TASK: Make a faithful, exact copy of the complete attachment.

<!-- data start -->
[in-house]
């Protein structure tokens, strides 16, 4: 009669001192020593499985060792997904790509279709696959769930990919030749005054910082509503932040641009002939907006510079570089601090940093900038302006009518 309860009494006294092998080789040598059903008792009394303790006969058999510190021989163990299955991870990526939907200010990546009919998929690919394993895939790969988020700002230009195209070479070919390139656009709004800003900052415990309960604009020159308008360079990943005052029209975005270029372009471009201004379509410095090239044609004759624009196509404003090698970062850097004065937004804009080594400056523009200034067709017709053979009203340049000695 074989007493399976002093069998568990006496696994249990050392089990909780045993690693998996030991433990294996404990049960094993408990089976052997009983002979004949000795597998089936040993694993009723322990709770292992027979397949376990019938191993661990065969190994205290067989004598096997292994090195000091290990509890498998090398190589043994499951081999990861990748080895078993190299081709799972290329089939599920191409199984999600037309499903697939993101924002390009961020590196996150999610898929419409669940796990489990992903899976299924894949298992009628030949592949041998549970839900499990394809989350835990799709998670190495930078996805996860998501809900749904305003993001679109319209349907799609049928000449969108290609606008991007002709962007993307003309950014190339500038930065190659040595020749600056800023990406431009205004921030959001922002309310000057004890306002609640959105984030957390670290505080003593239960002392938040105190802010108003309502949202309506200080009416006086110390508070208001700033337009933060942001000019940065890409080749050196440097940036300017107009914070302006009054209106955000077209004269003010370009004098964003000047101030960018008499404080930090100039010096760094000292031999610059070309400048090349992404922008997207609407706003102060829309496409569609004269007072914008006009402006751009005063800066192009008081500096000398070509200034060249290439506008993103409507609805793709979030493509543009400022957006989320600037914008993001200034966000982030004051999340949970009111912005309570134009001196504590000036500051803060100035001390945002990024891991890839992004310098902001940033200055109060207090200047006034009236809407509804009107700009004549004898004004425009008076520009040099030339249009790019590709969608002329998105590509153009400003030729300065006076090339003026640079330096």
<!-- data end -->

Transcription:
[in-house]
């Protein structure tokens, strides 16, 4: 009669001192020593499985060792997904790509279709696959769930990919030749005054910082509503932040641009002939907006510079570089601090940093900038302006009518 309860009494006294092998080789040598059903008792009394303790006969058999510190021989163990299955991870990526939907200010990546009919998929690919394993895939790969988020700002230009195209070479070919390139656009709004800003900052415990309960604009020159308008360079990943005052029209975005270029372009471009201004379509410095090239044609004759624009196509404003090698970062850097004065937004804009080594400056523009200034067709017709053979009203340049000695 074989007493399976002093069998568990006496696994249990050392089990909780045993690693998996030991433990294996404990049960094993408990089976052997009983002979004949000795597998089936040993694993009723322990709770292992027979397949376990019938191993661990065969190994205290067989004598096997292994090195000091290990509890498998090398190589043994499951081999990861990748080895078993190299081709799972290329089939599920191409199984999600037309499903697939993101924002390009961020590196996150999610898929419409669940796990489990992903899976299924894949298992009628030949592949041998549970839900499990394809989350835990799709998670190495930078996805996860998501809900749904305003993001679109319209349907799609049928000449969108290609606008991007002709962007993307003309950014190339500038930065190659040595020749600056800023990406431009205004921030959001922002309310000057004890306002609640959105984030957390670290505080003593239960002392938040105190802010108003309502949202309506200080009416006086110390508070208001700033337009933060942001000019940065890409080749050196440097940036300017107009914070302006009054209106955000077209004269003010370009004098964003000047101030960018008499404080930090100039010096760094000292031999610059070309400048090349992404922008997207609407706003102060829309496409569609004269007072914008006009402006751009005063800066192009008081500096000398070509200034060249290439506008993103409507609805793709979030493509543009400022957006989320600037914008993001200034966000982030004051999340949970009111912005309570134009001196504590000036500051803060100035001390945002990024891991890839992004310098902001940033200055109060207090200047006034009236809407509804009107700009004549004898004004425009008076520009040099030339249009790019590709969608002329998105590509153009400003030729300065006076090339003026640079330096």